Revesz continued:

“As for your legalities question.  Orcus Remote Administrator in no ways violates Canadian laws for software development or sale.  We neither endorse, allow or authorize any form of misuse of our software.  Our EULA [end user license agreement] and TOS [terms of service] is very clear in this matter. Further we openly and candidly work with those prudent to malware removal to remove Orcus from unwanted use, and lock out offending users which may misuse our software, just as any other company would.”

Revesz said none of the aforementioned plugins were supported by Orcus, and were all developed by third-party developers, and that “Orcus will never allow implementation of such features, and or plugins would be outright blocked on our part.”

In an apparent contradiction to that claim, plugins that allow Orcus users to disable the Webcam light on a computer running the software and one that enables the RAT to be used as a “stresser” to knock sites and individuals users offline are available directly from Orcus Technologies’ Github page.

Revesz’s also offers a service to help people cover their tracks online. Using his alter ego “Armada” on the hacker forum Hackforums[dot]net, Revesz also sells a “bulletproof dynamic DNS service” that promises not to keep records of customer activity.

Dynamic DNS services allow users to have Web sites hosted on servers that frequently change their Internet addresses. This type of service is useful for people who want to host a Web site on a home-based Internet address that may change from time to time, because dynamic DNS services can be used to easily map the domain name to the user’s new Internet address whenever it happens to change.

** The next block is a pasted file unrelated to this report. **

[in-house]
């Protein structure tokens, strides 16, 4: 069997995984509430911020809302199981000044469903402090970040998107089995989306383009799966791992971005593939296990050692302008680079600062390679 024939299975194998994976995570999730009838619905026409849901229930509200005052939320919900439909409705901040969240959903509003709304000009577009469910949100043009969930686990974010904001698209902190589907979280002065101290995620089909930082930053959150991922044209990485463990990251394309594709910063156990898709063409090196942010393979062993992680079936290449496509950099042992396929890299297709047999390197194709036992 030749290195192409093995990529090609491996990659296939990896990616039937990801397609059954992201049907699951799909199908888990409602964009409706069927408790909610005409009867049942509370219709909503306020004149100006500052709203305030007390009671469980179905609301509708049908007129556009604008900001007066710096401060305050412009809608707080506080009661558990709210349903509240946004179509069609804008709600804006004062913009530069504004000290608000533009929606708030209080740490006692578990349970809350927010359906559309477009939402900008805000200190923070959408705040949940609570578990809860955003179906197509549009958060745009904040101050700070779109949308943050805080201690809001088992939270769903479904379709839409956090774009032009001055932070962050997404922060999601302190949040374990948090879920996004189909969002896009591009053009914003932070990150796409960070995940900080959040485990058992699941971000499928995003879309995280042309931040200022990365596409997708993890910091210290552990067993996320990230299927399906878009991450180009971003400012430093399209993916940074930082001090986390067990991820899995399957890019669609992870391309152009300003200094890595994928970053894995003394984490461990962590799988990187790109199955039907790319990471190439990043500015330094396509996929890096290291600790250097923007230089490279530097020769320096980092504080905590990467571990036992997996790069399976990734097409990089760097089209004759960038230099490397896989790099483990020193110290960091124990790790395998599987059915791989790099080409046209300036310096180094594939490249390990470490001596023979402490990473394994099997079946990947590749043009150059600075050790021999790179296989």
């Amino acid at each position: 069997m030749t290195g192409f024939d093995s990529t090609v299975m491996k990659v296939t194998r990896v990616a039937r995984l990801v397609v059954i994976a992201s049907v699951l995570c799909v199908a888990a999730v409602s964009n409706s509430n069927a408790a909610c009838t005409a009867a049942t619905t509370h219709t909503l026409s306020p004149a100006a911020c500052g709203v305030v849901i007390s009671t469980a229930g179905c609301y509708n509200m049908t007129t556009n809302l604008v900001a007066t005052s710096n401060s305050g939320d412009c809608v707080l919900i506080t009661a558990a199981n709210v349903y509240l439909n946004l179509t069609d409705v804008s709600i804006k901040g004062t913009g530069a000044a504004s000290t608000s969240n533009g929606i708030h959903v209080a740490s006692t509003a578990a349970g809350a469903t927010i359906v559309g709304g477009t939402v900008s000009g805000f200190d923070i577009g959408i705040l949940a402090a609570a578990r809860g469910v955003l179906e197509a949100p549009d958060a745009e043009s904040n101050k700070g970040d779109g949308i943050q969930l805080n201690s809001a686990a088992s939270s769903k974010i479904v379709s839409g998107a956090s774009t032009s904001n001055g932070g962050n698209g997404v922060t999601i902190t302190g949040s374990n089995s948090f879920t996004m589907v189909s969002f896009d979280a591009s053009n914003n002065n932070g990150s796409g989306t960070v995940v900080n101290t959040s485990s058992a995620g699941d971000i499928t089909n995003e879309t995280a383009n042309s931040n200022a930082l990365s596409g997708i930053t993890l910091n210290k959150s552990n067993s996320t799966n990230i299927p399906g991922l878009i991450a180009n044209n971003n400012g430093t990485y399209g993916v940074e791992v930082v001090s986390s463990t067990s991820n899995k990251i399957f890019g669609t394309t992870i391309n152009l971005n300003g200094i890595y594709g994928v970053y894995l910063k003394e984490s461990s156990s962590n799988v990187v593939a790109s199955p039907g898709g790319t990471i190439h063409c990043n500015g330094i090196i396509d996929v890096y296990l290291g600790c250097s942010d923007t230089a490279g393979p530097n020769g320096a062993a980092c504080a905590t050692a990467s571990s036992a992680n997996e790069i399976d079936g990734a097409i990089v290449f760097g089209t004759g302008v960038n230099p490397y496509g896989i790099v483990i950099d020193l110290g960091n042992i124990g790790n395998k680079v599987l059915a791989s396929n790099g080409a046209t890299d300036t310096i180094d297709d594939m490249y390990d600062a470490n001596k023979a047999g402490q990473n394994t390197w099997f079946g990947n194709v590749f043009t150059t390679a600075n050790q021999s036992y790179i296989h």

armadadyndns

Unfortunately, these dynamic DNS providers are extremely popular in the attacker community, because they allow bad guys to keep their malware and scam sites up even when researchers manage to track the attacking IP address and convince the ISP responsible for that address to disconnect the malefactor. In such cases, dynamic DNS allows the owner of the attacking domain to simply re-route the attack site to another Internet address that he controls.

Free dynamic DNS providers tend to report or block suspicious or outright malicious activity on their networks, and may well share evidence about the activity with law enforcement investigators. In contrast, Armada’s dynamic DNS service is managed solely by him, and he promises in his ad on Hackforums that the service — to which he sells subscriptions of various tiers for between $30-$150 per year — will not log customer usage or report anything to law enforcement.

According to writeups by Kaspersky Lab and Heimdal Security, Revesz’s dynamic DNS service has been seen used in connection with malicious botnet activity by another RAT known as Adwind.  Indeed, Revesz’s service appears to involve the domain “nullroute[dot]pw”, which is one of 21 domains registered to a “Ciriis Mcgraw,” (as well as orcus[dot]pw and orcusrat[dot]pw).

I asked Gallagher (the researcher who originally tipped me off about Revesz’s activities) whether he was persuaded at all by Revesz’s arguments that Orcus was just a tool and that Revesz wasn’t responsible for how it was used.

Gallagher said he and his malware researcher friends had private conversations with Revesz in which he seemed to acknowledge that some aspects of the RAT went too far, and promised to release software updates to remove certain objectionable functionalities. But Gallagher said those promises felt more like the actions of someone trying to cover himself.

“I constantly try to question my assumptions and make sure I’m playing devil’s advocate and not jumping the gun,” Gallagher said. “But I think he’s well aware that what he’s doing is hurting people, it’s just now he knows he’s under the microscope and trying to do and say enough to cover himself if it ever comes down to him being questioned by law enforcement.”

Can KickassTorrents Make a Comeback?

Post Syndicated from Ernesto original https://torrentfreak.com/can-kickasstorrents-make-a-comeback-160721/

kickasstorrents_500x500Founded in 2009, KickassTorrents (KAT) grew out to become the largest torrent site on the Internet with millions of visitors a day.